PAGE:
Help - it's raining rust on my table saw!

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Forum topic by endgrainy posted 06-29-2014 07:01 PM 5235 views 0 times favorited 22 replies Add to Favorites Watch
View endgrainy's profile


251 posts in 2809 days

06-29-2014 07:01 PM

Topic tags/keywords: shop ceiling rust slab

Hi Lumberjocks,

I’m having a problem with my shop ceiling. My shop is located in an unfinished room under my garage (connected by a stairway without a door.) It sits adjacent to my basement with a door connecting to the finished part of the basement, so the shop is below grade.

I’ve been woodworking a little over a year and a half, and have accumulated three tools with cast iron tables. Since the shop has no HVAC and thus no climate control, I’ve learned how to deal with rust (thanks to this forum) accumulating from condensation.

A bigger problem has developed this summer with it being so hot and humid I’m the Eastern US. My shop ceiling is made of some sort of corrugated metal that seems to be what they poured the concrete slab from the garage into during construction [please forgive my lack of understand of construction practices and terminology.] The slab is supported by I-beams as well.

What’s started to happen is the metal ceiling is corroding and starting to drip rust in a few spots, falling onto my tools and projects. This seems to have happened at some rate over the 10 years the house has been in existence, but it seems to be worse this year.

I’ve temporarily tried rust remover and spray painting the areas in question, but this is obviously not a long term solution. The ceilings are only about 7 feet high, so not a lot of wiggle room.

I’d like to come up with a longer term solution as I see myself continuing woodworking as a hobby for many years to come. I’d love to one day waterproof the shop and finish it, also with heating/cooling outfitted. But feel I need to deal with the rust issue ASAP.

Some options I thought of:
1) Finishing the concrete garage slab floor (above shop ceiling) with epoxy, thus creating a moisture barrier
2) Sanding the ceiling down to bare metal and applying some sort of barrier against rust
3) Having a contractor come look at removing the metal ceiling – I don’t believe it’s structural, but not sure

I’ll post some pictures to help explain. Any advice is much appreciated!

-- Follow me on Instagram @endgrainy

22 replies so far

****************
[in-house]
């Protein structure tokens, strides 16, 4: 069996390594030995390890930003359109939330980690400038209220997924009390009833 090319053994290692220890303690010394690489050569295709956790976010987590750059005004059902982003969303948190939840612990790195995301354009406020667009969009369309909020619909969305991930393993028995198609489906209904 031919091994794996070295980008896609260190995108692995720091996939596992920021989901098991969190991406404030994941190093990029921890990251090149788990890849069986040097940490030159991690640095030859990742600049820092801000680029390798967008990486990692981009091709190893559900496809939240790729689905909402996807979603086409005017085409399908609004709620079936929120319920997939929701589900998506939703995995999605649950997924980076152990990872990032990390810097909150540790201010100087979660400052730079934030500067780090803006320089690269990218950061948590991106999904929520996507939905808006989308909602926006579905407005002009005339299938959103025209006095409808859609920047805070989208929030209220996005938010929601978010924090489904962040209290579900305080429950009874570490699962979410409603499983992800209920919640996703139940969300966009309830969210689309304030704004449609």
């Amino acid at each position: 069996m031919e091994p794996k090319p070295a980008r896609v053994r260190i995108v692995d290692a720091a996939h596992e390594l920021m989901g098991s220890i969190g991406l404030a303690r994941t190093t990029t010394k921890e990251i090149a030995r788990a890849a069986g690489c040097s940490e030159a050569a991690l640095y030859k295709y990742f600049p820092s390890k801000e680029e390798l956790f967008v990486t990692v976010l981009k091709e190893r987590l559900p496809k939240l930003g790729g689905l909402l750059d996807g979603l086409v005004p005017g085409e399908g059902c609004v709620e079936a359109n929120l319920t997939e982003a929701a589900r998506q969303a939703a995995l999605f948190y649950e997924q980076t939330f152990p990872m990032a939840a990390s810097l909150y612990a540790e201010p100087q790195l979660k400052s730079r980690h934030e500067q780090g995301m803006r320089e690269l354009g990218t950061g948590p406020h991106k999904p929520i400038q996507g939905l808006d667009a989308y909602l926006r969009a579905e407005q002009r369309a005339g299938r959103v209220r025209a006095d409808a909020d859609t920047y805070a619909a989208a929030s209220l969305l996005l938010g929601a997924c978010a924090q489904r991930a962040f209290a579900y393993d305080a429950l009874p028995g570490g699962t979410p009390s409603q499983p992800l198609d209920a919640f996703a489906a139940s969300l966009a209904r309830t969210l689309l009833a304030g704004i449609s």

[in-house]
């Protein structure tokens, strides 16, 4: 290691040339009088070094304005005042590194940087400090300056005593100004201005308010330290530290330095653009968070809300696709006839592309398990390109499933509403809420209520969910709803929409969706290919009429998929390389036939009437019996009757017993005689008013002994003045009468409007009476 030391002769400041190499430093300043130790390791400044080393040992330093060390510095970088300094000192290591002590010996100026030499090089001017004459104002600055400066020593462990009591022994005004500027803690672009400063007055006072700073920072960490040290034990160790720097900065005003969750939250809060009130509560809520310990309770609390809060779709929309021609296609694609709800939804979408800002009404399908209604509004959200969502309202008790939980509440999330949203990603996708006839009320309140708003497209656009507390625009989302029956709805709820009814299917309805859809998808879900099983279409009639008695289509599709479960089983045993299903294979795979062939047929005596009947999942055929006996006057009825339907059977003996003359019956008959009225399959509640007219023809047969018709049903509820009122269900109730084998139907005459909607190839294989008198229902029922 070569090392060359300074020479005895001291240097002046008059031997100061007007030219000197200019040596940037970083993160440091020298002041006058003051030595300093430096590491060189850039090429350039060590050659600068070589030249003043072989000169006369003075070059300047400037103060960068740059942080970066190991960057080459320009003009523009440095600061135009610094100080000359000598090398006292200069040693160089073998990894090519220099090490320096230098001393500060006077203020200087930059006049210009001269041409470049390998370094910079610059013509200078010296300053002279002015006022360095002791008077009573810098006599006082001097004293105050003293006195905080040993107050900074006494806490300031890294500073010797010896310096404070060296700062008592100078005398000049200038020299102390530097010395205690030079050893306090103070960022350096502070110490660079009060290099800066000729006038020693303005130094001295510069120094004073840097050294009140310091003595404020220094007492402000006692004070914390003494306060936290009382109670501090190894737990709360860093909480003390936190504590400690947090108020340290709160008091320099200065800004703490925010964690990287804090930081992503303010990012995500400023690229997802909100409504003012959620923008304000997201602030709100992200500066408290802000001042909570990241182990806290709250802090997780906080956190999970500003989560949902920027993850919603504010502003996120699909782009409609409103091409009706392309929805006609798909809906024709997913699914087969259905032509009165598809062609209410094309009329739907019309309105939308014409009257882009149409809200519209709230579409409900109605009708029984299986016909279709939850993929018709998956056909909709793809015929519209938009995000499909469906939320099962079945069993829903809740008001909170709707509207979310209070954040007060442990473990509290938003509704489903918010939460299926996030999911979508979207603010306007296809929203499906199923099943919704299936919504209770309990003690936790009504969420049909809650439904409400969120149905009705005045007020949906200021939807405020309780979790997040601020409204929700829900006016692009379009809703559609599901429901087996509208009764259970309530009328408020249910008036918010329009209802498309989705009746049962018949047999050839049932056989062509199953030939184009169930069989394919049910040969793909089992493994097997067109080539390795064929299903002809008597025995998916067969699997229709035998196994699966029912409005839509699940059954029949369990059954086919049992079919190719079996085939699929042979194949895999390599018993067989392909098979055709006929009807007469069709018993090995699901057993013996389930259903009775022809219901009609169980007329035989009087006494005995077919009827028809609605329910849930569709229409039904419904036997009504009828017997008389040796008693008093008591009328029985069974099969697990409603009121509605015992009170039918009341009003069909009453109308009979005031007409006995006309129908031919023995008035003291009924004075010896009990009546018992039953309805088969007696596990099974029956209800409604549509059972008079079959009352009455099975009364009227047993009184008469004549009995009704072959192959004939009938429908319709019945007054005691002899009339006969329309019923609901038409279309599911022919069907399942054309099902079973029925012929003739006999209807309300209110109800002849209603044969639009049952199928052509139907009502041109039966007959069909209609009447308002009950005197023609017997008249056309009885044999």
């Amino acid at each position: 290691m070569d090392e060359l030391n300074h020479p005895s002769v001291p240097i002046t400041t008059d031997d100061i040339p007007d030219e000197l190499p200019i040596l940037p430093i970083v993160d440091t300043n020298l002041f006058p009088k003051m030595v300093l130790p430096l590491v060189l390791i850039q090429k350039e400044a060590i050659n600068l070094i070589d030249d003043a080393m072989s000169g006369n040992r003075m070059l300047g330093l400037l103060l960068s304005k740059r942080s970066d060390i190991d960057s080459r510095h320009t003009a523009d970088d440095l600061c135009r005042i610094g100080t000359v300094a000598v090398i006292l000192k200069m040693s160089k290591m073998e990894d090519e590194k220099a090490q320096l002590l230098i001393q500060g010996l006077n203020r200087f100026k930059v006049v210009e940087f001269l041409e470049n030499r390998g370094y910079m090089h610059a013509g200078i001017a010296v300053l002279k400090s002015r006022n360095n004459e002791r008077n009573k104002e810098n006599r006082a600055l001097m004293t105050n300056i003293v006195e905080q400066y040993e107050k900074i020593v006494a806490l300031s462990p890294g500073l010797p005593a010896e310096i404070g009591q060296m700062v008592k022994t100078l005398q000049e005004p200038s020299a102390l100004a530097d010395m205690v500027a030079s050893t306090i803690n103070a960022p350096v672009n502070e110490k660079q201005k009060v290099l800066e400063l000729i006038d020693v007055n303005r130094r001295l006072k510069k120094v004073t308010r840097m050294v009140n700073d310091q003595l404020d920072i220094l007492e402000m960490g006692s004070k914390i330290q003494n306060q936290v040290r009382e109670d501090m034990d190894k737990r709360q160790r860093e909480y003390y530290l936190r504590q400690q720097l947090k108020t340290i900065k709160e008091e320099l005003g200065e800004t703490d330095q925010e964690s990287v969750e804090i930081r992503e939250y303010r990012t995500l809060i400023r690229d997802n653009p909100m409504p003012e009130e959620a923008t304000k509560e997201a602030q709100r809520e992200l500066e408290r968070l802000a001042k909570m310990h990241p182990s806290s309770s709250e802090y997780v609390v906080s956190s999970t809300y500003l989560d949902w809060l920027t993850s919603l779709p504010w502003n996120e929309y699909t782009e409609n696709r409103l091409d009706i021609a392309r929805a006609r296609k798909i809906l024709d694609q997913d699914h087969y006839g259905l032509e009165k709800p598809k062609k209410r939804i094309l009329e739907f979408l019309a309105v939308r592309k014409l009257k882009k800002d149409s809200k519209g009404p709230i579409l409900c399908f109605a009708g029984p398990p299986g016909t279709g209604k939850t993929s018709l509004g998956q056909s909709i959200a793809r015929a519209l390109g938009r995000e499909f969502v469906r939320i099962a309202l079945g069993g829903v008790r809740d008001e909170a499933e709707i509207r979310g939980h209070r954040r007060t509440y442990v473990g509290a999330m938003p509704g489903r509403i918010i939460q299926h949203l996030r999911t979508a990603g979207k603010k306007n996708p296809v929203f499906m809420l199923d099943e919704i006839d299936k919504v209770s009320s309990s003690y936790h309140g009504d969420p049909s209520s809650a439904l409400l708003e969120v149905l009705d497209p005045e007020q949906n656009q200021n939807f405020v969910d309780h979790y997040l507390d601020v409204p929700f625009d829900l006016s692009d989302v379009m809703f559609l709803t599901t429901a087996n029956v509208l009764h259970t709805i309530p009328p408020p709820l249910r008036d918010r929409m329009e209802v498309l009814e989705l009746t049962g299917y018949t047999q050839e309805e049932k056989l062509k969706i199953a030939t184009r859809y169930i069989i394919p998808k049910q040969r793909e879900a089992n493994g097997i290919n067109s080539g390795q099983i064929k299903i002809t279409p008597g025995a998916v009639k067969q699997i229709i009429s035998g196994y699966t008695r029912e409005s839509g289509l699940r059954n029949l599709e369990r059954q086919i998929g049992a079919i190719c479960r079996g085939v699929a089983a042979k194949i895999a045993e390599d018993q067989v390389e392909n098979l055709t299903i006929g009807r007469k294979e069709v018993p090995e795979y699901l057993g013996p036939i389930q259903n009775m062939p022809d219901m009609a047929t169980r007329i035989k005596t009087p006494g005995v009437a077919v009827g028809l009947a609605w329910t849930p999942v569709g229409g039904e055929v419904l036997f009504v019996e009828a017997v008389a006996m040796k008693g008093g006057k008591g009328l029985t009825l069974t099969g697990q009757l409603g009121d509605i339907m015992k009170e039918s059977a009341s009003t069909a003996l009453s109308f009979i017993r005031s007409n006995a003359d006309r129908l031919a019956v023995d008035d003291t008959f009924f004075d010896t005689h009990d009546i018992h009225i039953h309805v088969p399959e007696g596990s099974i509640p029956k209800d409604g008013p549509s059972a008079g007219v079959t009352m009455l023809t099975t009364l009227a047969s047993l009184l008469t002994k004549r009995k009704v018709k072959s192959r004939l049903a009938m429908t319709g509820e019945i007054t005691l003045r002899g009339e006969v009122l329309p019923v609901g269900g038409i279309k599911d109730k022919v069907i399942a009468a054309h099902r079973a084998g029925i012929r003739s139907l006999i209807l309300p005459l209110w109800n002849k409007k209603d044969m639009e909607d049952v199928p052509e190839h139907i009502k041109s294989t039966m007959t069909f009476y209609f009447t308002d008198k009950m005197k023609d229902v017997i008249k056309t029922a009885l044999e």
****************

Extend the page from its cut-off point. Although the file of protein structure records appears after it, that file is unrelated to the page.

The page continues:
View TheWoodenOyster's profile


1335 posts in 2856 days

#1 posted 06-29-2014 07:41 PM

Hey there. I can tell you right off, I seriously doubt that you’ll be able to have the metal removed. That metal is probably what your slab is poured directly on. That is called pan decking and it is what concrete is usually poured on top of, so removing the metal is probably not really an option. In other words, it is structural.

That said, you could try the epoxy floor, but that sure is a lot of work unless you want to do it anyway.

This is what I would do – Get an angle grinder and put on some flap discs (sanding discs) and go around and sand all of the rusty spots and bubbly spots that look like they will rust. Get them down to bare metal and then spray them with cold galvanizing spraypaint. This spray is basically an after the fact galvanizing operation used on things like outdoor welds that would rust if not protected. Typically, the moisture is coming from the painted side, but in your case it sounds like it might be coming from above. So the paint might not work, but either way it is worth a shot and is easier than doing an epoxy floor. It might work, you’ll just have to give it a shot. Good Luck!!!

-- The Wood Is Your Oyster

View endgrainy's profile


251 posts in 2809 days

#2 posted 06-29-2014 07:52 PM

Thanks oyster, that sounds like a great idea. I’m thinking about having the garage floor epoxied anyway, but probably not until the fall.

I like a your idea of cold galvanizing spray paint – that’s the kind of thing I wouldn’t know existed, I’m thankful for the expertise. Plus, your method gives me an excuse to get an angle grinder! Would you recommend getting sanding discs for metal? Any particular grit? (I have no experience with metal)

-- Follow me on Instagram @endgrainy

View bigblockyeti's profile


6839 posts in 2641 days

#3 posted 06-29-2014 08:01 PM

It would be expensive, but you can have two part foam insulation sprayed right over the metal as is, or you can clean some of the rust off a bit before having it sprayed. It would keep condensation from being able to form on the metal and wouldn’t add much dimension to the ceiling cutting down on your head room. Sanding the rust off the metal could be accomplished efficiently with a grit in the 60 – 80 area.

-- "Lack of effort will result in failure with amazing predictability" - Me

View endgrainy's profile


251 posts in 2809 days

#4 posted 06-29-2014 08:11 PM

Good thought, thanks bigblockyeti. The insulation would be good for my long term plans of finishing off the room one day. I’m wondering if it would be bad though to seal on both sides of the metal pan decking – top sealed with epoxy over the concrete, bottom with spray foam – the worry being that rust would continue unseen and one day the rusted floor would give out.

However, I guess if there’s no oxygen and no new moisture then no further rust would occur.

And thanks for the grit recs.